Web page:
In October 2002, my family (and a dozen other families) were victims of an arson attack. Our homes weren’t destroyed, but it didn’t make the pain of loss any less. All of the hut owners had worked hard to keep their huts secure from break-ins. Lots of the hut owners had a great number of personal possessions in the huts because it was a home-from-home.
I was devastated by the fire – as were others who were effected. I was 16-years-old and I’d never really experienced “loss” like this. If Grandad had his way, he would have walked away from it, but he had nagging voices not to. Mine was one.
The day after the fire I was taken to the scene (I am the one in blue) where I was able to roam around in the rubble of what once was my sanctuary. Sadly, I could identify things – the sofa, the toilet, Nanna’s bed. A set of books that Nanna had were in perfect condition on the inside, but we binned them anyway. Other huts had just burnt to ashes. It was so sad and yes, a lot of us grieved.
Nothing made anything feel better. I was 16 at the time, but even I knew that no one would be bought to justice. I heard the adults talking and I realised that the owners would have to fund this mostly by themselves. We had an/no idea who did it – no one has been held accountable for the devastation that they caused (most likely to be teenagers) so the most that I could do was write a letter to the local newspaper.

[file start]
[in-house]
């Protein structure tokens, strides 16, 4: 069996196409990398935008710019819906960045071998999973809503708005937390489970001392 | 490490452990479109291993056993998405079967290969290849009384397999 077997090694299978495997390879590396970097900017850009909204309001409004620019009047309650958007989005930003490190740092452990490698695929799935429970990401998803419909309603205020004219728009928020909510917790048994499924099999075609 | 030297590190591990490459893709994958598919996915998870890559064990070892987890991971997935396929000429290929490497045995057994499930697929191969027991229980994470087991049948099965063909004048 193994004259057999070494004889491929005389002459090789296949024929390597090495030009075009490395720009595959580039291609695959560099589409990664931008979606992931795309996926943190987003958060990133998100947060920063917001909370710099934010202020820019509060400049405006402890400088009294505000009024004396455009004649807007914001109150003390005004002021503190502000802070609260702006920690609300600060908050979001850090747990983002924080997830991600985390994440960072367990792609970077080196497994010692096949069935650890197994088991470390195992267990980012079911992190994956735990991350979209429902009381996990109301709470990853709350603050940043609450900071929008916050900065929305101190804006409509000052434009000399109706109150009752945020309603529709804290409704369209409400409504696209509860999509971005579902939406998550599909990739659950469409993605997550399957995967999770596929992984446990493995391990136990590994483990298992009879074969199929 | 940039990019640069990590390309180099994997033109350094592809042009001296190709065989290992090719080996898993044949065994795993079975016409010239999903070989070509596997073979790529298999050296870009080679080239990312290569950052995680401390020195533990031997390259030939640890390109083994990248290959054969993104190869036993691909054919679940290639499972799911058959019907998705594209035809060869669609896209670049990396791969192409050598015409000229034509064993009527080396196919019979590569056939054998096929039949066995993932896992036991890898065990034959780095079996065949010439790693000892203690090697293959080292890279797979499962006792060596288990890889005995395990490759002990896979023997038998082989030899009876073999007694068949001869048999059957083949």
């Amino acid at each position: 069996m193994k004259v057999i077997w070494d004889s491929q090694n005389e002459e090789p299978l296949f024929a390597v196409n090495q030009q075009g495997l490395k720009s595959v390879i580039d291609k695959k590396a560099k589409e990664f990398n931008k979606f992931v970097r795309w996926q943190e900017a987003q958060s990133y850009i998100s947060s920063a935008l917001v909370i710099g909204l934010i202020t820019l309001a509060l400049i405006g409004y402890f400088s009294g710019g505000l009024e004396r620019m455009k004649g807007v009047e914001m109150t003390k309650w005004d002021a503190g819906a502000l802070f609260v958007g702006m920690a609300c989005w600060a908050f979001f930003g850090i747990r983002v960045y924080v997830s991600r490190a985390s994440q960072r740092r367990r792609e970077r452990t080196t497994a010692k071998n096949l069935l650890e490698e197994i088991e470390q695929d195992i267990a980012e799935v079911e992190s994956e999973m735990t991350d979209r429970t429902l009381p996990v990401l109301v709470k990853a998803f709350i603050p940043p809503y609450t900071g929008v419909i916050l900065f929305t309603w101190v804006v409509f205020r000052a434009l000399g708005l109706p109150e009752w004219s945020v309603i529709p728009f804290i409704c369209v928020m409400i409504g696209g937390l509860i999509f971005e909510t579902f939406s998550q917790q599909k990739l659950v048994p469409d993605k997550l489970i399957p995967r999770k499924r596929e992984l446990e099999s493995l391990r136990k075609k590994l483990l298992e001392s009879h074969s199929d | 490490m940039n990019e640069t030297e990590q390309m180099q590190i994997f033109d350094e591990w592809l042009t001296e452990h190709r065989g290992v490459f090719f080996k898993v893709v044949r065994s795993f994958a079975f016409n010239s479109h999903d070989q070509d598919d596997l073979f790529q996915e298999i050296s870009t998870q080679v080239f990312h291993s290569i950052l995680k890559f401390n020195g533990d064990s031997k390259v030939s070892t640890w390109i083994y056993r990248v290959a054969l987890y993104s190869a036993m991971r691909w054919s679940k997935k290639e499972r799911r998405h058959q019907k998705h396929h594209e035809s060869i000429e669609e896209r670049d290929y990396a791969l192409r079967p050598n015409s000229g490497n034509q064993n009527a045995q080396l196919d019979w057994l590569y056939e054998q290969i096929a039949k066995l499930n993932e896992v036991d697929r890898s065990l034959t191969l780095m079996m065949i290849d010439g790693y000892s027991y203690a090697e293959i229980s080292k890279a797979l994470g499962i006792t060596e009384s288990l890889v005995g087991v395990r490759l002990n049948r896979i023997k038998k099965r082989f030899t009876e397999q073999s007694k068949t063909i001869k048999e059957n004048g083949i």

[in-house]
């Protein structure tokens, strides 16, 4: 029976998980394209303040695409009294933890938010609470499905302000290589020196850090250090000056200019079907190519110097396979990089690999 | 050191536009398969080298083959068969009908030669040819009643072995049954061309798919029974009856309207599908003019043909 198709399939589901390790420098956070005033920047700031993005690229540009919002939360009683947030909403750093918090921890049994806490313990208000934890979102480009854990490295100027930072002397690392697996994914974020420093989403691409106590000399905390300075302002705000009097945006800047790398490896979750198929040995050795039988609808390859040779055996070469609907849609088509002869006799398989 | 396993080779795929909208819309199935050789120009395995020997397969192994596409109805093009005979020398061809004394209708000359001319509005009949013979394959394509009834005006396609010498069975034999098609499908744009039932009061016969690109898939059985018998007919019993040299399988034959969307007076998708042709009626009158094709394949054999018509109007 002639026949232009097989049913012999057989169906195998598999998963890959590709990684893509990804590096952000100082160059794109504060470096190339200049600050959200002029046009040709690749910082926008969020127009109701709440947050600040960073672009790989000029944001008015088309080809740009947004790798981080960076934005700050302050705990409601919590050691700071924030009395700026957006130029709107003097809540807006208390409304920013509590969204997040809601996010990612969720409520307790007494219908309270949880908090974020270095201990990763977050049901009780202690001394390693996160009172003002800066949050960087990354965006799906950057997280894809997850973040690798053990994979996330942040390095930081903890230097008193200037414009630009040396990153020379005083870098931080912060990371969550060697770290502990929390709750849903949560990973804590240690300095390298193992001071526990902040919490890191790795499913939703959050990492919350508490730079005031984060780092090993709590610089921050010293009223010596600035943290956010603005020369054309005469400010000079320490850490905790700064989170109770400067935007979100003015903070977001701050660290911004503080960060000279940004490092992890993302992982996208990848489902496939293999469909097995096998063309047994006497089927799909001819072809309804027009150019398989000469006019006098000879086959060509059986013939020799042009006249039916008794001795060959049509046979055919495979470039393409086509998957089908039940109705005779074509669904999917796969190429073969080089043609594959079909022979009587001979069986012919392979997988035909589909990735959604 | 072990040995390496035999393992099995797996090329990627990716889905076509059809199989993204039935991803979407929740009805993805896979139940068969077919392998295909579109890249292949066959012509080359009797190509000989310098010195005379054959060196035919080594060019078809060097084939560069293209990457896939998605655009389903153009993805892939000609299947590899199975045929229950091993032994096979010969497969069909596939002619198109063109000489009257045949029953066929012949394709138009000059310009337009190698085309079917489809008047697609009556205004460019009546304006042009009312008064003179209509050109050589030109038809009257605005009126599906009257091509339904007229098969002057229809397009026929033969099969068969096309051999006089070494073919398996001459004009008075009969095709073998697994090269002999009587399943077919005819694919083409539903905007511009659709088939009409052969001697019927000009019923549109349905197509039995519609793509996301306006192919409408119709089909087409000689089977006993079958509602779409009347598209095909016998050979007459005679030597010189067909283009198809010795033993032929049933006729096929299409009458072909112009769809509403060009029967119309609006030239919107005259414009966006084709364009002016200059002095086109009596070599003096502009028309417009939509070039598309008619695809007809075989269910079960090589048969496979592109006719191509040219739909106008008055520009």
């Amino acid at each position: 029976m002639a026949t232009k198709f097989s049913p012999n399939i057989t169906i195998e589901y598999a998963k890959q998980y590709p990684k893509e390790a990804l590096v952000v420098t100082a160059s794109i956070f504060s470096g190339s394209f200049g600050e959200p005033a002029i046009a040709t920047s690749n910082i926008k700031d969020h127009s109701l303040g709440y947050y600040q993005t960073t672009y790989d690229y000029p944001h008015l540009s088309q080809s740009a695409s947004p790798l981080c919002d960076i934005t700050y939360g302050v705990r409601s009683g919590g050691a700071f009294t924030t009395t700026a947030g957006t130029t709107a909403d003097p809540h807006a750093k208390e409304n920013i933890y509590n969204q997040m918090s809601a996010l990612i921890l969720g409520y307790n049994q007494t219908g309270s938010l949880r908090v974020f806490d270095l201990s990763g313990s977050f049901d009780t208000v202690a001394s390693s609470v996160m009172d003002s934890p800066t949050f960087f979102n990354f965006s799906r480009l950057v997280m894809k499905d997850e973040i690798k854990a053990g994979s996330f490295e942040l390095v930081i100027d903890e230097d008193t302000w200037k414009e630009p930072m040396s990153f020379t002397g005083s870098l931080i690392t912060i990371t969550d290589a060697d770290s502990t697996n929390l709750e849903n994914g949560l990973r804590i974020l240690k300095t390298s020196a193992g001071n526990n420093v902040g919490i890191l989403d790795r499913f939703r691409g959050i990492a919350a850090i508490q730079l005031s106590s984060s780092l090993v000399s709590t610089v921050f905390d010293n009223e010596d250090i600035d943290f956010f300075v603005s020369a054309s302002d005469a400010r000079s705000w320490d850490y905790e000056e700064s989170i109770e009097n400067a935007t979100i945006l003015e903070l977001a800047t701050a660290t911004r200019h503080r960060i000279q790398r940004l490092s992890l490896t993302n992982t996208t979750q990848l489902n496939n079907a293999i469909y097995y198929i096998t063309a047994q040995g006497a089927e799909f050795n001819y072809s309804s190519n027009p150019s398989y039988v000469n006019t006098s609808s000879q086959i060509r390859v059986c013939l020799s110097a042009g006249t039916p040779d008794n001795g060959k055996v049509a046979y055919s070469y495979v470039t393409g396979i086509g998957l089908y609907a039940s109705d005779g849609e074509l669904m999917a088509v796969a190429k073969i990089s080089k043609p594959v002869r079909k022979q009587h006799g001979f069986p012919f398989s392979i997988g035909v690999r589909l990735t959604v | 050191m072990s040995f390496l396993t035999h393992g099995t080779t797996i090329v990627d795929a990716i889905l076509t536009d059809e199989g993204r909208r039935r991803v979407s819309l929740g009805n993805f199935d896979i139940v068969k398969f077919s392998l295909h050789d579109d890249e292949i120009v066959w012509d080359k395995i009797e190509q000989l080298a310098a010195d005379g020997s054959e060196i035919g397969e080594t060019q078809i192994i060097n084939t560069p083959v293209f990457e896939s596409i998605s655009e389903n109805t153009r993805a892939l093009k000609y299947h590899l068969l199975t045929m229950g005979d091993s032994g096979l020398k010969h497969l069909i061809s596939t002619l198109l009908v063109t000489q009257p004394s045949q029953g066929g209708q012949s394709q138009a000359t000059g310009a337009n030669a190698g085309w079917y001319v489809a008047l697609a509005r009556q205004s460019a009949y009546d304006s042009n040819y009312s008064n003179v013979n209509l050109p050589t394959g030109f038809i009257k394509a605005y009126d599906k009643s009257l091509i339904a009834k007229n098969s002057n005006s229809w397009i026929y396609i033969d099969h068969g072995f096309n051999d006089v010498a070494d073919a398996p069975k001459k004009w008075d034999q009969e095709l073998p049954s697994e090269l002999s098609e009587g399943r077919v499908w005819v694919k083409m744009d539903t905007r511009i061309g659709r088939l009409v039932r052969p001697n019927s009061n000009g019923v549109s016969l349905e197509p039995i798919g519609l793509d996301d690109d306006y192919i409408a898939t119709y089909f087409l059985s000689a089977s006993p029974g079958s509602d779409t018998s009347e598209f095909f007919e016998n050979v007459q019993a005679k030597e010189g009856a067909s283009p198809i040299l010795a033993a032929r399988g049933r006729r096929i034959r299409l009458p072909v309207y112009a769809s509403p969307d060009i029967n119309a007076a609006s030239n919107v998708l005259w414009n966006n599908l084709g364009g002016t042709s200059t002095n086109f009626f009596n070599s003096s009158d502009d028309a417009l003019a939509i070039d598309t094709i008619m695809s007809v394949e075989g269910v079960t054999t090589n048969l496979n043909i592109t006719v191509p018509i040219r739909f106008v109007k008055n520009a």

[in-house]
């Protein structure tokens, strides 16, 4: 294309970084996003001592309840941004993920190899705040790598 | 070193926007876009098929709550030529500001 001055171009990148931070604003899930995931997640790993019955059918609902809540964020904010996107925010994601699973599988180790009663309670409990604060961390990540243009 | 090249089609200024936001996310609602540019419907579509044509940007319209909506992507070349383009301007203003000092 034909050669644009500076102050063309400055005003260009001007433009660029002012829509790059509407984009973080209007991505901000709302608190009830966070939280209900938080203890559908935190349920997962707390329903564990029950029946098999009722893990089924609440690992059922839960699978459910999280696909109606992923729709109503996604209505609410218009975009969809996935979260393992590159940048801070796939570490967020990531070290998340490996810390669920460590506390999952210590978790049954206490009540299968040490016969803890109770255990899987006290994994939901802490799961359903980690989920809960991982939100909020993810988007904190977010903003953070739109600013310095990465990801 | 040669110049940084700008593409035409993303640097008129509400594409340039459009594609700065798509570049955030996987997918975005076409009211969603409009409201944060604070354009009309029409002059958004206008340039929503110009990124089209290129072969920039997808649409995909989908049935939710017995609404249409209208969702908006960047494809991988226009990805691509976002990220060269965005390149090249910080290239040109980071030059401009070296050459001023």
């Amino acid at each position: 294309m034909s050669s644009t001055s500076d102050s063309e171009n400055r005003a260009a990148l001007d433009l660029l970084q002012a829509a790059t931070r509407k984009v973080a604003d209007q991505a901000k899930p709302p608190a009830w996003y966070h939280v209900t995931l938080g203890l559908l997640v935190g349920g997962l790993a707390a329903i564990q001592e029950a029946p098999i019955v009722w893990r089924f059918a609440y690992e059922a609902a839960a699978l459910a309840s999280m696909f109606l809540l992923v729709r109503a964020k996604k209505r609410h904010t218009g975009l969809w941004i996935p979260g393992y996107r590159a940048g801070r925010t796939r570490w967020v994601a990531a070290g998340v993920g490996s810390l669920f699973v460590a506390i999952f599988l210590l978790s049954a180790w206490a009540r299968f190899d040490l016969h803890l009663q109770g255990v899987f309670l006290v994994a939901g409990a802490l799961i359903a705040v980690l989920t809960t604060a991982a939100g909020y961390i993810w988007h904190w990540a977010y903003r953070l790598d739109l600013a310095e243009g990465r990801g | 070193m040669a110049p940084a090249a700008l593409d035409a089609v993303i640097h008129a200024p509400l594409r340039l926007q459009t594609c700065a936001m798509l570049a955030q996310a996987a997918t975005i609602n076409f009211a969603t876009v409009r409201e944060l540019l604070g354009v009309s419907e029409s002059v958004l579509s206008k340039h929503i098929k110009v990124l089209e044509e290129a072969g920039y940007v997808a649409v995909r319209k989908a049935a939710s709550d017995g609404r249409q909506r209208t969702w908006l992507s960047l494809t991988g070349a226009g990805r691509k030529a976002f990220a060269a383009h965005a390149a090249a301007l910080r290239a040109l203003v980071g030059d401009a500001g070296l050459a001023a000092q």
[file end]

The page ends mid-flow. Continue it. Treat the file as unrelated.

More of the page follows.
When writing the letter, I didn’t for one moment imagine that I would be published in the newspaper…
The following year (summer 2003) the replacement huts went up. Our hut was built by my Grandad’s very own hands, with a lot of blood, sweat and tears. In fact, during the summer of 2003, I didn’t realise anyone could smell as bad as Grandad did – he worked solidly without many showers!! And what we built, I was proud of – because, Grandad had built it. But, also, we realised what a community was all about. Others who hadn’t been a victim were always happy to help and they offered things that they were otherwise getting rid of. Although this event was utterly devastating, it was also the first time in my life that I knew what a community was.